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Sennheiser Momentum True Wireless 4 review: Sennheiser’s best wireless earbuds yet

Sennheiser Momentum True Wireless 4 in charging case.
Sennheiser Momentum True Wireless 4
MSRP $300.00
“Sennheiser fans have a lot to love in the Momentum True Wireless 4.”
Pros
  • Excellent comfort and fit
  • Great sound quality
  • Much improved noise cancellation
  • Bluetooth Multipoint
Cons
  • No side-tone for calls
  • Limited phone support for aptX Lossless

Sennheiser has long been a favorite of the audiophile community and is a brand most associated with outstanding headphone audio quality. So perhaps it shouldn’t be surprising that the latest generation of the company’s wireless earbuds — the Momentum True Wireless 4 — have casually sidestepped the whole head-tracking spatial audio trend. While spatial audio might have a growing audience (in no small part due to Apple’s fiery promotional efforts), audio purists remain more interested in good ol’ stereo and how they can get higher-quality sound over a Bluetooth connection.

Knowing that, Sennheiser’s formula for the $300 Momentum True Wireless 4 is simple: improve everything and get ready for what’s next.

After an all-too-brief chance to try these earbuds, I think it’s a winning formula, indeed.

What’s changed?

Sennheiser Momentum True Wireless 4 in front of charging case.
Simon Cohen / Digital Trends

For brevity, I’ll refer to the Sennheiser Momentum True Wireless 4 (and their predecessors, the Momentum True Wireless 3) as the MTW4 and MTW3, respectively. Here’s what Sennheiser has added — and perhaps why the new model costs $20 more.

  • Battery life is now 7.5 hours per charge with 30 hours total versus 7/28, and a new battery management system promises a longer overall operating life
  • Bluetooth Multipoint is now supported out of the box. (It was added to the MTW3 with a firmware update)
  • Class 1 Bluetooth 5.4 with LE Audio and Auracast support coming via a firmware update
  • Qualcomm’s Snapdragon Sound platform, along with its signature feature, lossless audio over Bluetooth, is available for Android phones that also support Snapdragon Sound
  • Active noise cancellation (ANC) and transparency modes have been improved
  • A new AI voice processing algorithm should help with call quality
  • Sennheiser’s app has a new sound personalization feature
  • A new IP54 rating adds dust resistance to the existing water resistance of the earbuds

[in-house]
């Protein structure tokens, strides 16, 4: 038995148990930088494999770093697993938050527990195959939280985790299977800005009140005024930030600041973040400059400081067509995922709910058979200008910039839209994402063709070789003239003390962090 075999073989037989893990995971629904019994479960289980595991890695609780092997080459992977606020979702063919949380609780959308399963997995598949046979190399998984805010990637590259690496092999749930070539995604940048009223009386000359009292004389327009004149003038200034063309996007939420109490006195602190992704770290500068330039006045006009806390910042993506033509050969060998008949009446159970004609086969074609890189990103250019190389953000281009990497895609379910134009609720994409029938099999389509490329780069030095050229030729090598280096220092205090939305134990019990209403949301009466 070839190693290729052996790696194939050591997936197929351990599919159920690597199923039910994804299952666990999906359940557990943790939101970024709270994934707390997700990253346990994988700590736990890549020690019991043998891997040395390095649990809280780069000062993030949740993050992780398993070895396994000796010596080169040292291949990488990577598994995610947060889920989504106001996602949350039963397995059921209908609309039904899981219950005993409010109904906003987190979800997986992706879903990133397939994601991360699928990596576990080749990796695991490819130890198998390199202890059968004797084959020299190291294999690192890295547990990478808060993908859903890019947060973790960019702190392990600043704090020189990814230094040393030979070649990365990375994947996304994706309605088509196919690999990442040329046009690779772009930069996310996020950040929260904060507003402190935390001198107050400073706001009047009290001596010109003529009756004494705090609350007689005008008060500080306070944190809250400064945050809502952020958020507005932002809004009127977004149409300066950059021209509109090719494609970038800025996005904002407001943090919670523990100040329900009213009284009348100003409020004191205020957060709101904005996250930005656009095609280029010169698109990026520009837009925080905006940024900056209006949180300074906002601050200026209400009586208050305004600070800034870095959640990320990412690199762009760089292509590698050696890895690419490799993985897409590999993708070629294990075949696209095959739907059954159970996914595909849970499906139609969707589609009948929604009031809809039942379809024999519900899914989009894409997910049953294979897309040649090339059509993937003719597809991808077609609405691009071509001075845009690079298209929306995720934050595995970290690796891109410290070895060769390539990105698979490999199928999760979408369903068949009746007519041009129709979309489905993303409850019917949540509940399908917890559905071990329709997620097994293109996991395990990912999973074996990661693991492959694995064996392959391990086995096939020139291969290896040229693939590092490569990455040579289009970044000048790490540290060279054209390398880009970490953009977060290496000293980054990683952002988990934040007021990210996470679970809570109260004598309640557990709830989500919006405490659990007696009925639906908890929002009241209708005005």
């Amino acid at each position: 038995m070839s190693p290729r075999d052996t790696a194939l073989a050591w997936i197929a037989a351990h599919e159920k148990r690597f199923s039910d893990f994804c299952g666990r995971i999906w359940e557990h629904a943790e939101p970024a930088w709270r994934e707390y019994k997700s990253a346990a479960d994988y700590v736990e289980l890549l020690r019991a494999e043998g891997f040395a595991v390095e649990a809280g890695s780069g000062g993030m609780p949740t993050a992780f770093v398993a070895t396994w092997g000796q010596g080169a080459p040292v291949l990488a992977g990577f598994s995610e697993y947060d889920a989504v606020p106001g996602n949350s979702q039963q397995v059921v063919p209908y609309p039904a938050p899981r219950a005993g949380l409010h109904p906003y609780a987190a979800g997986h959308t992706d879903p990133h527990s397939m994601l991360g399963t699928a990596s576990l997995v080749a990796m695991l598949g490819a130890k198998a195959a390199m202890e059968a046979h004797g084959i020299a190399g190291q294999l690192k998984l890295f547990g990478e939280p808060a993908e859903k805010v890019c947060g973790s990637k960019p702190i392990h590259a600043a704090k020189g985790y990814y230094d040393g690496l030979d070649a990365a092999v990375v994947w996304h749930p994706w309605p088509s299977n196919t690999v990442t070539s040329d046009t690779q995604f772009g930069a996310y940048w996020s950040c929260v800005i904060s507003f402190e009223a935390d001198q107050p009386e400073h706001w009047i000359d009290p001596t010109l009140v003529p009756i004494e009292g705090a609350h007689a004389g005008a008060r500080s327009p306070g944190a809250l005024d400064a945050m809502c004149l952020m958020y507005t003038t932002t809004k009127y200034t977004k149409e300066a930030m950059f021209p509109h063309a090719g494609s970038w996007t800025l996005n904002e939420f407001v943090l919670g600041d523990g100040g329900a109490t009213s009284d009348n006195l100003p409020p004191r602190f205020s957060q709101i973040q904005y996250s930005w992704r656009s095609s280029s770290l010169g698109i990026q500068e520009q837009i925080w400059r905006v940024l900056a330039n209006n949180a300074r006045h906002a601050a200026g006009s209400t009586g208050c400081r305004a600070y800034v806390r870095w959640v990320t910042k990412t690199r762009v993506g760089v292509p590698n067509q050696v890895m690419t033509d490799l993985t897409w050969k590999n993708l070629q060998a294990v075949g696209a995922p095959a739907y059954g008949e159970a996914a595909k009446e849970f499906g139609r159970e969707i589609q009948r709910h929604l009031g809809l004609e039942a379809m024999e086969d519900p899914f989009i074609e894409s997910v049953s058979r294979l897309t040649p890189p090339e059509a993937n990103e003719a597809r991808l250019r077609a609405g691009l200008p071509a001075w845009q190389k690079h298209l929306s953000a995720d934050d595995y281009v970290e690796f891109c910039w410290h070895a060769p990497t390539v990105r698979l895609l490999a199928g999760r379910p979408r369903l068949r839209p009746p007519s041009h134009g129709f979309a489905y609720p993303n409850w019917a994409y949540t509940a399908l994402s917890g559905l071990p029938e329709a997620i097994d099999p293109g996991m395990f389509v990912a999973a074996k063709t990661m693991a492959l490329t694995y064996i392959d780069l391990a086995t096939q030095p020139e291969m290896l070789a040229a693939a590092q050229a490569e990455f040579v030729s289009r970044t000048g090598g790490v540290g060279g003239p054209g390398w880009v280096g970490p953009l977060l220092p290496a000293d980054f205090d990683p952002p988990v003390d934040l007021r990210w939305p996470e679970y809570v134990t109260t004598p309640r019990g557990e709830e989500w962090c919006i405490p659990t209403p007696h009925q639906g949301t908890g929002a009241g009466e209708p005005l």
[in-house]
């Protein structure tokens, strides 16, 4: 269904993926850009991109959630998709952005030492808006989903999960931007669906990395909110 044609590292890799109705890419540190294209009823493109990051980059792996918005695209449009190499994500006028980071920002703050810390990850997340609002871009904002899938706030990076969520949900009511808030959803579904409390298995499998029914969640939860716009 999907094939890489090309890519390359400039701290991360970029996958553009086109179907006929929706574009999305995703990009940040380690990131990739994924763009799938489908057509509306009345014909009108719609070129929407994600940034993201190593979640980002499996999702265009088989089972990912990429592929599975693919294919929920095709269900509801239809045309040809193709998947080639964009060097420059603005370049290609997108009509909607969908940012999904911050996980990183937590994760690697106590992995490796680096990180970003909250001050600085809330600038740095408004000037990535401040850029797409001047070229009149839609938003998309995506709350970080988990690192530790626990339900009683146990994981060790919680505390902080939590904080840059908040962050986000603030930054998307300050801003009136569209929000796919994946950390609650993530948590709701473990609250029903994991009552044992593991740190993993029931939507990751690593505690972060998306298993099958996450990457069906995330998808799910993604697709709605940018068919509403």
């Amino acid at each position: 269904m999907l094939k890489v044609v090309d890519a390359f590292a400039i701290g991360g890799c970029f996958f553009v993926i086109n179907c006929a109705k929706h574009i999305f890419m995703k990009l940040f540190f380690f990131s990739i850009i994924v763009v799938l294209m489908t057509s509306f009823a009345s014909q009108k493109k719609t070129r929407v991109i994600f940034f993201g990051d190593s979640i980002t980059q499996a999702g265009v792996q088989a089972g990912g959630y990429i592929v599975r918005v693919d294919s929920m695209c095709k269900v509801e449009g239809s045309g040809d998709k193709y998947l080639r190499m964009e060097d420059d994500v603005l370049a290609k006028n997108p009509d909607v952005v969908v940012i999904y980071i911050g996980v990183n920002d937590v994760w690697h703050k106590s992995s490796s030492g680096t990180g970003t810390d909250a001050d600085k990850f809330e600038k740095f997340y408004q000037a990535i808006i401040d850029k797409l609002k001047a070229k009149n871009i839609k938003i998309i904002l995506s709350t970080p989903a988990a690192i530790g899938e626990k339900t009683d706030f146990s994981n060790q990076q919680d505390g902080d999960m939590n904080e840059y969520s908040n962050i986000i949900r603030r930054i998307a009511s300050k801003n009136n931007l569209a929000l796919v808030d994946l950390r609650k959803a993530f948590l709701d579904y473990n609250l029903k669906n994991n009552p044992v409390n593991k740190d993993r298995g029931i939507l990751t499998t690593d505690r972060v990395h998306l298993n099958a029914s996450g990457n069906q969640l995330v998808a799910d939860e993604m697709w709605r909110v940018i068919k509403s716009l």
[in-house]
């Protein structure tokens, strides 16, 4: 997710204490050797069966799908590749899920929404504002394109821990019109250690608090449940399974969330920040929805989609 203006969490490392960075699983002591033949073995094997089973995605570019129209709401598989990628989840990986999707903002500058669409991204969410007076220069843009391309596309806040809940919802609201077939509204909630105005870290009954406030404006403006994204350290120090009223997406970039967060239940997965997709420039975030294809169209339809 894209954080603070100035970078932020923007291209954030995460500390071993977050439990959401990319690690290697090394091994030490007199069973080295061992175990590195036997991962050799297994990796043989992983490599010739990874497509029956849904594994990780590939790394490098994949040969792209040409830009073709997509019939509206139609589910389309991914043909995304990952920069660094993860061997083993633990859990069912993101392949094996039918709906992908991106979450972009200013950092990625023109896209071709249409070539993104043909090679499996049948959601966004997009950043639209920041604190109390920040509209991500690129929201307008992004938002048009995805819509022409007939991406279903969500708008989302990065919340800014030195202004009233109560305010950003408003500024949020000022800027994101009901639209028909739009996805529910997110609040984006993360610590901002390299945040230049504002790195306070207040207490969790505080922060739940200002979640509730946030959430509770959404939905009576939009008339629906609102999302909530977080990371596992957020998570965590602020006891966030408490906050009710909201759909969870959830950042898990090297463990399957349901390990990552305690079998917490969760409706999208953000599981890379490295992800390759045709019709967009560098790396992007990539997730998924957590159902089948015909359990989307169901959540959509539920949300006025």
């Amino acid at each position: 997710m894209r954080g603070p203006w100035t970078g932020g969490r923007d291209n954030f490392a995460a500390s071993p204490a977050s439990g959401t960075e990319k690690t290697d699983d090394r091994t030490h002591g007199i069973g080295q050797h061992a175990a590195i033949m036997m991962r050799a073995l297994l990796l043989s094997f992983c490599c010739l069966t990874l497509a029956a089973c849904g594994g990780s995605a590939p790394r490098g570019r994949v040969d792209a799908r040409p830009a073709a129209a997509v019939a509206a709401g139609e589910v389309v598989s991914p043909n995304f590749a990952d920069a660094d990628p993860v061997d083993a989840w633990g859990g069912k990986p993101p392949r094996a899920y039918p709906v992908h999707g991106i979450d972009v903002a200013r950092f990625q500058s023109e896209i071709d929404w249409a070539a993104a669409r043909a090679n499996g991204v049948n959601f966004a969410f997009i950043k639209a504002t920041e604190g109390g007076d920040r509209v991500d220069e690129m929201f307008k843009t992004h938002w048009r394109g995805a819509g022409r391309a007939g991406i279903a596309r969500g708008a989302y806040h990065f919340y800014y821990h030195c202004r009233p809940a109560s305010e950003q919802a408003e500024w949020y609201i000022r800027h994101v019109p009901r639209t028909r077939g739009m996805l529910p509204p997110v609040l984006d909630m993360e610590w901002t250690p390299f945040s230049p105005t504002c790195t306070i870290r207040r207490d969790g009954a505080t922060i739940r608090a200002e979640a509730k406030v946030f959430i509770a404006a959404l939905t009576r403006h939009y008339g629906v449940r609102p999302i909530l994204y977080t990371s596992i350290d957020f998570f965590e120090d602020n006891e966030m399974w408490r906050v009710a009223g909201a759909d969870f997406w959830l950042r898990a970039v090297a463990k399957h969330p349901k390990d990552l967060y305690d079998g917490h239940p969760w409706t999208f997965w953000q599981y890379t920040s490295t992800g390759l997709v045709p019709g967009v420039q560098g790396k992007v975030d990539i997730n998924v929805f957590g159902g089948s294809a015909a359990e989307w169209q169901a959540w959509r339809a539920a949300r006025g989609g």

What hasn’t changed?

Sennheiser Momentum True Wireless 3 and Sennheiser Momentum True Wireless 4.
Sennheiser Momentum True Wireless 3 (left) and Momentum True Wireless 4. Simon Cohen / Digital Trends

All the improvements listed above are largely software and chipset-led changes. The earbud drivers — arguably one of the biggest factors in sound quality — remain the same 7mm TrueResponse dynamic units Sennheiser has been using for several years.

On the outside, the MTW4 are identical to their predecessors, save for three color choices. The white and silver models now have metallic-look endcaps, and a slick new copper-black option replaces the graphite variant.

The earbuds’ shape has been preserved. So, if the MTW3 provided you with a good fit, you can expect the same from the MTW4. For me, it’s an excellent match for my ears. The MTW3 changed my opinion of Sennheiser’s earbuds from a comfort and fit point of view, so I’m delighted to see nothing’s been altered on that front.

Sennheiser Momentum True Wireless 4 with accessories.
Simon Cohen / Digital Trends

The same goes for the charging case. It’s still wrapped in a soft but durable fabric, has excellent lid and hinge operation, and still supports wireless and USB-C wired charging. The only negative is that it’s still bulky, boxy, and nearly twice as thick as the Apple AirPods Pro.

Sennheiser once again includes a charging cable, four sizes of silicone eartips, and three sizes of earfin stability bands. A fit test in the Sennheiser Smart Control app helps ensure the best seal possible.

Touch controls done right

Left Sennheiser Momentum True Wireless 4 held by hand.
Simon Cohen / Digital Trends

I maintain that physical controls are preferable to touch controls. They have a tactile quality that can’t be beaten, and you can usually use them with gloved hands. Still, Sennheiser’s touch controls are some of the best in the business.

The entire outer shell of the earbuds is touch-sensitive, and you get an audible confirmation for each successfully recognized tap. They’re also extremely customizable within the Smart Control app. So, if you don’t like the default gestures and functions, they can be changed.

Augmenting the usual play/pause function are wear sensors on the earbuds that can auto-pause and resume your music when you remove one or both earbuds. Auto-pause takes a second to kick in, while the resume function happens instantly.